Kelsey Falter's 15-month effort to hire undocumented immigrant Roly Fentanes finally paid off when Fentanes came to work legally for her tech startup in New York City.
It wasn't easy. Falter was only 22, and she hadn't even finished college. She was trying to launch her startup Poptip, a website that generates survey results in real time, while raising capital from investors.
Navigating the maze of U.S. immigration policy took more than a year, but it finally paid off in May, when Roly Fentanes received a temporary work permit. He's now Falter's senior engineer.
Why endure all the trouble? Falter believed Fentanes and his computer coding skills were invaluable to her business.
Poptip is designed to instantly aggregate online conversations, and it required specialized software to support that. Fentanes was adept at writing computer code on Node.js, one of the few platforms that can build real-time applications.
"It's so rare to find people who are so passionate and an amazing fit, especially in the early days," Falter said. "Getting your first engineer as a single founder is a huge step."
It was also pivotal for Fentanes, who needed to jump-start his professional life. He'd been the recipient of a scholarship for undocumented immigrants, but had to abandon Arizona State University during his junior year when that money ran out. He couldn't afford tuition without a work permit.
Falter discovered Fentanes' work online shortly before she landed a $614,000 investment to start her firm. She immediately hired an immigration attorney to help get Fentanes legally on the team. Falter's business was in New York City and her star developer was working in Arizona, so they'd never actually met.
Their immigration odyssey was just beginning.
First, they tried for an H-1B worker visa, which lets employers hire foreigners for a few years at a time. But because he had entered the United States illegally from Mexico as a child, he wasn't able to go this route.
Next, they tried for the O-1 "extraordinary ability" visa -- usually reserved for scientists and celebrities. But Fentanes hadn't garnered the "sustained national or international acclaim" required.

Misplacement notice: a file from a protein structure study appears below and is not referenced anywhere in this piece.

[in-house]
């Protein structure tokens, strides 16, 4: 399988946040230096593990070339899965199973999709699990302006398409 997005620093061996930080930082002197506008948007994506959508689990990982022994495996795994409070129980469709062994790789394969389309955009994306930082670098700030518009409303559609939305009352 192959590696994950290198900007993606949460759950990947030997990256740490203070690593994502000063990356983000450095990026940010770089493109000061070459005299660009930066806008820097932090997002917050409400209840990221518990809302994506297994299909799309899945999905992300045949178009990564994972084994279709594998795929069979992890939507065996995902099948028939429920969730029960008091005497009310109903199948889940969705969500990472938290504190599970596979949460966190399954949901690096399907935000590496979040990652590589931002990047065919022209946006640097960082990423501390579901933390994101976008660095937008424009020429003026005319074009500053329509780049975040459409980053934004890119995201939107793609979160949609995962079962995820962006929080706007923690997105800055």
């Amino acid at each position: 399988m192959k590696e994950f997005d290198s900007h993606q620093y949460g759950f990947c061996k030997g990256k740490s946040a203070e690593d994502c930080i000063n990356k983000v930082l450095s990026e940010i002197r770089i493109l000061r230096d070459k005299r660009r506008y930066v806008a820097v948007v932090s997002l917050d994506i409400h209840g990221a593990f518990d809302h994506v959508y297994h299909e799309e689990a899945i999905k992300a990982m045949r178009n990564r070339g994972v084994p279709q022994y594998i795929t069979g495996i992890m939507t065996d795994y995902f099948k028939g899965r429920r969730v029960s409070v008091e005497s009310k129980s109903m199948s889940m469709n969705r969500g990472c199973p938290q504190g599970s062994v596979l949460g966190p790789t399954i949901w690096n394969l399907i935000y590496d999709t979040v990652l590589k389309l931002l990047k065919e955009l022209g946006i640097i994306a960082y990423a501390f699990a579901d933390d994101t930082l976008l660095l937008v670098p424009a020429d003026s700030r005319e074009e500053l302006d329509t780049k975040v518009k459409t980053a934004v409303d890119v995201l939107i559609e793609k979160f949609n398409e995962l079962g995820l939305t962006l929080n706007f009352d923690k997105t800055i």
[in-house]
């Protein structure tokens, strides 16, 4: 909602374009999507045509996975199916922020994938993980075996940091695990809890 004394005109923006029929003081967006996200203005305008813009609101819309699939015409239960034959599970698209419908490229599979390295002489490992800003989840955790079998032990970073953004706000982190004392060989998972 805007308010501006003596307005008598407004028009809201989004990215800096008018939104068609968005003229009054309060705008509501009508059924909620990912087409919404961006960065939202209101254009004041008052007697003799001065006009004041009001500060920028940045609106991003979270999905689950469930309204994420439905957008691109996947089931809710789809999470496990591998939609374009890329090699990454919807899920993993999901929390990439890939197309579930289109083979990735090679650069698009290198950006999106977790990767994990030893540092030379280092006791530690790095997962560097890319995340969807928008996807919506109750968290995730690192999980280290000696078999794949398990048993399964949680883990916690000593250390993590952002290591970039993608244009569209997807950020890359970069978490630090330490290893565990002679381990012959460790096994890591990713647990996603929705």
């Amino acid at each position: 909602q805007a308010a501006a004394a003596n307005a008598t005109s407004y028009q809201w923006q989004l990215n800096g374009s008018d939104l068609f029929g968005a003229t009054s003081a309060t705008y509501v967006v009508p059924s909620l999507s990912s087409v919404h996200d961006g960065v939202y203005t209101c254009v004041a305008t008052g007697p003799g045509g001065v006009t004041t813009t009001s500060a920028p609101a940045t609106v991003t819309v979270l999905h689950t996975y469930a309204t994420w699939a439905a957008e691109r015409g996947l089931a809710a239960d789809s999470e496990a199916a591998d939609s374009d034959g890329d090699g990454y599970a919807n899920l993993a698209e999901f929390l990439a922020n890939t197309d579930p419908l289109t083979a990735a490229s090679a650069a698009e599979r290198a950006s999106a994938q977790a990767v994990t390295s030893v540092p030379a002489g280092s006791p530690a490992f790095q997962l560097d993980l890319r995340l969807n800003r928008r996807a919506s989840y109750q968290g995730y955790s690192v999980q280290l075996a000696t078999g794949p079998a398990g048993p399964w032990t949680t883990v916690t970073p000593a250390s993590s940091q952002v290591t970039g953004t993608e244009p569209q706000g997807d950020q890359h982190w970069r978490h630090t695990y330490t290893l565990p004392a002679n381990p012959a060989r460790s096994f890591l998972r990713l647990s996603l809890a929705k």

In the meantime, Falter entered an elite startup accelerator program, and Fentanes' reputation among software developers helped her recruit more employees. To avoid law enforcement scrutiny, Fentanes worked as an unpaid "team member" from his parents' home in Phoenix and delivered his contributions to the Internet's open-source community.
But the arrangement started falling apart as investors and employees expressed concerns about his status. Developers had joined the firm on the promise that they'd work alongside Fent, as he's known, but it had been months, and he still wasn't there.
It was tough for Fentanes too. But contributing to Poptip -- and the prospect of someday officially joining the firm -- kept him going.
"It made me feel validated, useful as a human being, like there's a good reason I exist," he said. "We're living in a broken system. We're not taking advantage of people's talents and skills."
The turning point came in August 2012, shortly after President Obama signed an executive order halting deportations of those who came to the United States illegally as children.
Falter and Fentanes put in for one of Obama's "Deferred Action" applications. It required a litany of documents and Fentanes' biometric information, and it took immigration officials nine months to approve it.
On June 16, Fentanes' plane landed at John F. Kennedy International Airport, and he met his boss in person for the first time. The next day, he joined Poptip as the company's 10th paid employee.
But the hardship isn't over. The deferral isn't a green card. It doesn't put him on a path toward citizenship. In two years, Fentanes must have it renewed.
Until then, Falter is documenting each one of Fentanes' coding breakthroughs, compiling a record she hopes will impress immigration officials enough to eventually grant him the "extraordinary ability" visa.
When Falter set out to start her business, she didn't think public policy would consume so much of her energy.
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